Writing isn’t brain surgery, but it’s rare when someone adept at the latter is also so accomplished at the former. Searching for meaning and purpose in his life, Kalanithi pursued a doctorate in literature and had felt certain that he wouldn’t enter the field of medicine, in which his father and other members of his family excelled. “But I couldn’t let go of the question,” he writes, after realizing that his goals “didn’t quite fit in an English department.” “Where did biology, morality, literature and philosophy intersect?” So he decided to set aside his doctoral dissertation and belatedly prepare for medical school, which “would allow me a chance to find answers that are not in books, to find a different sort of sublime, to forge relationships with the suffering, and to keep following the question of what makes human life meaningful, even in the face of death and decay.” The author’s empathy undoubtedly made him an exceptional doctor, and the precision of his prose—as well as the moral purpose underscoring it—suggests that he could have written a good book on any subject he chose. Part of what makes this book so essential is the fact that it was written under a death sentence following the diagnosis that upended his life, just as he was preparing to end his residency and attract offers at the top of his profession. Kalanithi learned he might have 10 years to live or perhaps five. Should he return to neurosurgery (he could and did), or should he write (he also did)? Should he and his wife have a baby? They did, eight months before he died, which was less than two years after the original diagnosis. “The fact of death is unsettling,” he understates. “Yet there is no other way to live.”

A moving meditation on mortality by a gifted writer whose dual perspectives of physician and patient provide a singular clarity.

Pub Date: Jan. 19, 2016

ISBN: 978-0-8129-8840-6

Page Count: 248

Publisher: Random House

Review Posted Online: Sept. 30, 2015

Kirkus Reviews Issue: Oct. 15, 2015

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Occasionally wonky but overall a good case for how the dismal science can make the world less—well, dismal.


“Quality of life means more than just consumption”: Two MIT economists urge that a smarter, more politically aware economics be brought to bear on social issues.

It’s no secret, write Banerjee and Duflo (co-authors: Poor Economics: A Radical Rethinking of the Way To Fight Global Poverty, 2011), that “we seem to have fallen on hard times.” Immigration, trade, inequality, and taxation problems present themselves daily, and they seem to be intractable. Economics can be put to use in figuring out these big-issue questions. Data can be adduced, for example, to answer the question of whether immigration tends to suppress wages. The answer: “There is no evidence low-skilled migration to rich countries drives wage and employment down for the natives.” In fact, it opens up opportunities for those natives by freeing them to look for better work. The problem becomes thornier when it comes to the matter of free trade; as the authors observe, “left-behind people live in left-behind places,” which explains why regional poverty descended on Appalachia when so many manufacturing jobs left for China in the age of globalism, leaving behind not just left-behind people but also people ripe for exploitation by nationalist politicians. The authors add, interestingly, that the same thing occurred in parts of Germany, Spain, and Norway that fell victim to the “China shock.” In what they call a “slightly technical aside,” they build a case for addressing trade issues not with trade wars but with consumption taxes: “It makes no sense to ask agricultural workers to lose their jobs just so steelworkers can keep theirs, which is what tariffs accomplish.” Policymakers might want to consider such counsel, especially when it is coupled with the observation that free trade benefits workers in poor countries but punishes workers in rich ones.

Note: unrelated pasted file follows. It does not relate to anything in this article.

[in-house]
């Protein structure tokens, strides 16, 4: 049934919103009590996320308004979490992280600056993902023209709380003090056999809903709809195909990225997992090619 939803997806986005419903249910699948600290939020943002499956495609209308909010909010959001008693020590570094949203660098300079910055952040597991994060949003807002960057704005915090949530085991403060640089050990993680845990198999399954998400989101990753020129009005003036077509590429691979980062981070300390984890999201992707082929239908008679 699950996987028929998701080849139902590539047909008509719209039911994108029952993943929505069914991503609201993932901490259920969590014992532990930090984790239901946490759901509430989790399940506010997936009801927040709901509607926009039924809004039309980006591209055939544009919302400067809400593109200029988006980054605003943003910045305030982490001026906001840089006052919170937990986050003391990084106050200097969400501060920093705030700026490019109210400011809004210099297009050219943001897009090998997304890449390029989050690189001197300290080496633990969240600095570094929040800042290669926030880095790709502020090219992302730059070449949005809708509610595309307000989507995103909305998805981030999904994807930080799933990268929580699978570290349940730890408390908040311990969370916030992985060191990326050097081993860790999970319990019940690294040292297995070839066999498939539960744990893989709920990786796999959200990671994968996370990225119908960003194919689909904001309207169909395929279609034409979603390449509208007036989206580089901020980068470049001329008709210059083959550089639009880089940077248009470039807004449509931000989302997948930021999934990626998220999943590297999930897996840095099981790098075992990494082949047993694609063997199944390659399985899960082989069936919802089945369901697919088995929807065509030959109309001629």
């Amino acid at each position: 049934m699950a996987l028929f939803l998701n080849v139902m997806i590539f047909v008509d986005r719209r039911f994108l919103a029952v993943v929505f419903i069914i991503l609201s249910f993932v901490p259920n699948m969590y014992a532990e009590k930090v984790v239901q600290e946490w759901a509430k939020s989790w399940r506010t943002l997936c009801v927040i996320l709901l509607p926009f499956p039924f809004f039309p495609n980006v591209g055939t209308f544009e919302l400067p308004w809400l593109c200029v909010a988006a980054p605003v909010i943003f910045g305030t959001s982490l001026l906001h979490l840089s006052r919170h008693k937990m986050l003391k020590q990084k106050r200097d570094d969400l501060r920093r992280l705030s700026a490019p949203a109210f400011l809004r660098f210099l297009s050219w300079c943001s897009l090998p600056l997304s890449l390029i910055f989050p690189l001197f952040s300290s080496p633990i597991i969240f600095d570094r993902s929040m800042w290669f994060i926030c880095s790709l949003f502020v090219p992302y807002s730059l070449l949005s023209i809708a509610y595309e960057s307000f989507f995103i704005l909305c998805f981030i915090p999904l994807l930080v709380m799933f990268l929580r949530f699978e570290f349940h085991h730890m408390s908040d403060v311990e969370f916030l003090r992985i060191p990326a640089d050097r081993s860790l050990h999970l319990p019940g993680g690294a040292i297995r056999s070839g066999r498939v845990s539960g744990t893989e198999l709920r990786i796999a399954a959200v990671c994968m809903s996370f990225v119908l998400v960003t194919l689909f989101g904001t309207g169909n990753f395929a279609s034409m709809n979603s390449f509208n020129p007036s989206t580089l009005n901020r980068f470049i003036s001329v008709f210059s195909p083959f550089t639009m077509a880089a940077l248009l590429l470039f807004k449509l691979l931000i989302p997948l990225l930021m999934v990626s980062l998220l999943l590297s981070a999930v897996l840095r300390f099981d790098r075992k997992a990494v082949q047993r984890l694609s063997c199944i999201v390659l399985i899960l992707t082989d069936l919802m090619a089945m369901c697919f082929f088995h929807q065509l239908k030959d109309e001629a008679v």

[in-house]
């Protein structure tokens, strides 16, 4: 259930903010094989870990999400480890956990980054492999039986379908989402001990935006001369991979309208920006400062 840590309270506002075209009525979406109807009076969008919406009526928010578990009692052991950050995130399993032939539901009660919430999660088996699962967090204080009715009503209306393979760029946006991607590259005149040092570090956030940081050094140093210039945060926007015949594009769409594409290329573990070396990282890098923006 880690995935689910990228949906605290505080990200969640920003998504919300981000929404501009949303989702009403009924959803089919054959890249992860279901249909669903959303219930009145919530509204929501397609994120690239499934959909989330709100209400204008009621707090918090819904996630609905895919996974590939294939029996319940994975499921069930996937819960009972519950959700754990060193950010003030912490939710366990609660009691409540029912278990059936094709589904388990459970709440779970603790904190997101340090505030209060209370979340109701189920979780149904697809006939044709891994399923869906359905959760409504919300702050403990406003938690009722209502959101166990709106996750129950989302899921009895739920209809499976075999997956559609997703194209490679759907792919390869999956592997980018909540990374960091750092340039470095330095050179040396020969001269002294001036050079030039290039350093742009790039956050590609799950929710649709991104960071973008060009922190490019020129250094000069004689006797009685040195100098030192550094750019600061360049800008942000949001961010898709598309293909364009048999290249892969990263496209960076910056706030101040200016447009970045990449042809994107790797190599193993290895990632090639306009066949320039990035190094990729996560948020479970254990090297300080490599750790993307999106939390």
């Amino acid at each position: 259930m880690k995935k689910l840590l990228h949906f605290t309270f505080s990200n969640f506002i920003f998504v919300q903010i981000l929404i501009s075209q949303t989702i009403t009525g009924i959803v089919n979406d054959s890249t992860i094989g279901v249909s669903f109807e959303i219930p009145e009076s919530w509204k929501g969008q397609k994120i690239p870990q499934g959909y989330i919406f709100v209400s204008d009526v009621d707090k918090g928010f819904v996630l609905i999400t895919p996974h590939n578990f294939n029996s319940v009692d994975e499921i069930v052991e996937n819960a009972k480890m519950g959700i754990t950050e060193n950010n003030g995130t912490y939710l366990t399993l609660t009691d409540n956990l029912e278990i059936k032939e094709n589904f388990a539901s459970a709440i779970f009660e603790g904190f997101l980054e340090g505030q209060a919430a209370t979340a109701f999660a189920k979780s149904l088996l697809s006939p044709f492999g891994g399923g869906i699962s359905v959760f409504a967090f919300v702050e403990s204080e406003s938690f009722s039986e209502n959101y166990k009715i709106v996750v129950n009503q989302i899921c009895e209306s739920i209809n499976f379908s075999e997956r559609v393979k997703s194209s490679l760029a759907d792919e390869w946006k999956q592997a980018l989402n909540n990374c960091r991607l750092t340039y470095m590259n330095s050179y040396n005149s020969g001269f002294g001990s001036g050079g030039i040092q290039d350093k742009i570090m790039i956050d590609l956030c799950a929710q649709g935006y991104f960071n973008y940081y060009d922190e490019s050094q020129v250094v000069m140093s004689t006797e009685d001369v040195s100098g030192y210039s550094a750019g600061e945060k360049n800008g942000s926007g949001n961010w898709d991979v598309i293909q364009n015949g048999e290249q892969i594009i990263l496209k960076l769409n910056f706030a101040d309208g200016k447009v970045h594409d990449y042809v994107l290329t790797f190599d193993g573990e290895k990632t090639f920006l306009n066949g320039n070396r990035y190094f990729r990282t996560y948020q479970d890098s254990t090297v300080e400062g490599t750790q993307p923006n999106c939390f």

Occasionally wonky but overall a good case for how the dismal science can make the world less—well, dismal.

Pub Date: Nov. 12, 2019

ISBN: 978-1-61039-950-0

Page Count: 432

Publisher: PublicAffairs

Review Posted Online: Aug. 29, 2019

Kirkus Reviews Issue: Sept. 15, 2019